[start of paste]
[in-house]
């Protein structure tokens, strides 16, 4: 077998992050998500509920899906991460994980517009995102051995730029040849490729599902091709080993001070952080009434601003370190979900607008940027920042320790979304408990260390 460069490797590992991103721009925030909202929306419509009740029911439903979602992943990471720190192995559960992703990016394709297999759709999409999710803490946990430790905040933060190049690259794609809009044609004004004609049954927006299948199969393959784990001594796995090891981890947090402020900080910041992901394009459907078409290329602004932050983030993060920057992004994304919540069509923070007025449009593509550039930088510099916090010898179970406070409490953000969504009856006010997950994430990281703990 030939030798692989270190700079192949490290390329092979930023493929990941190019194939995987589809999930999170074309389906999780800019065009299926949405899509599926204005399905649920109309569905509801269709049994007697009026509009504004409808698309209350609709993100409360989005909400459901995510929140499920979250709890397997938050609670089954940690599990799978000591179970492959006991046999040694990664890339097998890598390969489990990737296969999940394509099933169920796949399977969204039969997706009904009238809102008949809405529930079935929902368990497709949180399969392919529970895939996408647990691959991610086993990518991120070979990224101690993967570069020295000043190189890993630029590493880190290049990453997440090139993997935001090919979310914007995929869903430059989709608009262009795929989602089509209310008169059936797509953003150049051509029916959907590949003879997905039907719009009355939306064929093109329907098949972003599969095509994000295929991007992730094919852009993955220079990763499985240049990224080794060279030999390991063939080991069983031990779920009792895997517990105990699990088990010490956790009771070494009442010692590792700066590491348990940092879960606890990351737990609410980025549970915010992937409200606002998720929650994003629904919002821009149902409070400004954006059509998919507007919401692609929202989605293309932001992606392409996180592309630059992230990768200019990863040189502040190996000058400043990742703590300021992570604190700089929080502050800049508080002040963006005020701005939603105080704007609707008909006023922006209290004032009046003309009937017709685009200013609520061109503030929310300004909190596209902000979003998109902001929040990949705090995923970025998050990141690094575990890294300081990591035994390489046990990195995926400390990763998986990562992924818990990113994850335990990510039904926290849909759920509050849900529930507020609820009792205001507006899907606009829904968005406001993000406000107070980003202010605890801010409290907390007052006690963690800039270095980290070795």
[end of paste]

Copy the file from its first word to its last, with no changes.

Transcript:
[in-house]
């Protein structure tokens, strides 16, 4: 077998992050998500509920899906991460994980517009995102051995730029040849490729599902091709080993001070952080009434601003370190979900607008940027920042320790979304408990260390 460069490797590992991103721009925030909202929306419509009740029911439903979602992943990471720190192995559960992703990016394709297999759709999409999710803490946990430790905040933060190049690259794609809009044609004004004609049954927006299948199969393959784990001594796995090891981890947090402020900080910041992901394009459907078409290329602004932050983030993060920057992004994304919540069509923070007025449009593509550039930088510099916090010898179970406070409490953000969504009856006010997950994430990281703990 030939030798692989270190700079192949490290390329092979930023493929990941190019194939995987589809999930999170074309389906999780800019065009299926949405899509599926204005399905649920109309569905509801269709049994007697009026509009504004409808698309209350609709993100409360989005909400459901995510929140499920979250709890397997938050609670089954940690599990799978000591179970492959006991046999040694990664890339097998890598390969489990990737296969999940394509099933169920796949399977969204039969997706009904009238809102008949809405529930079935929902368990497709949180399969392919529970895939996408647990691959991610086993990518991120070979990224101690993967570069020295000043190189890993630029590493880190290049990453997440090139993997935001090919979310914007995929869903430059989709608009262009795929989602089509209310008169059936797509953003150049051509029916959907590949003879997905039907719009009355939306064929093109329907098949972003599969095509994000295929991007992730094919852009993955220079990763499985240049990224080794060279030999390991063939080991069983031990779920009792895997517990105990699990088990010490956790009771070494009442010692590792700066590491348990940092879960606890990351737990609410980025549970915010992937409200606002998720929650994003629904919002821009149902409070400004954006059509998919507007919401692609929202989605293309932001992606392409996180592309630059992230990768200019990863040189502040190996000058400043990742703590300021992570604190700089929080502050800049508080002040963006005020701005939603105080704007609707008909006023922006209290004032009046003309009937017709685009200013609520061109503030929310300004909190596209902000979003998109902001929040990949705090995923970025998050990141690094575990890294300081990591035994390489046990990195995926400390990763998986990562992924818990990113994850335990990510039904926290849909759920509050849900529930507020609820009792205001507006899907606009829904968005406001993000406000107070980003202010605890801010409290907390007052006690963690800039270095980290070795």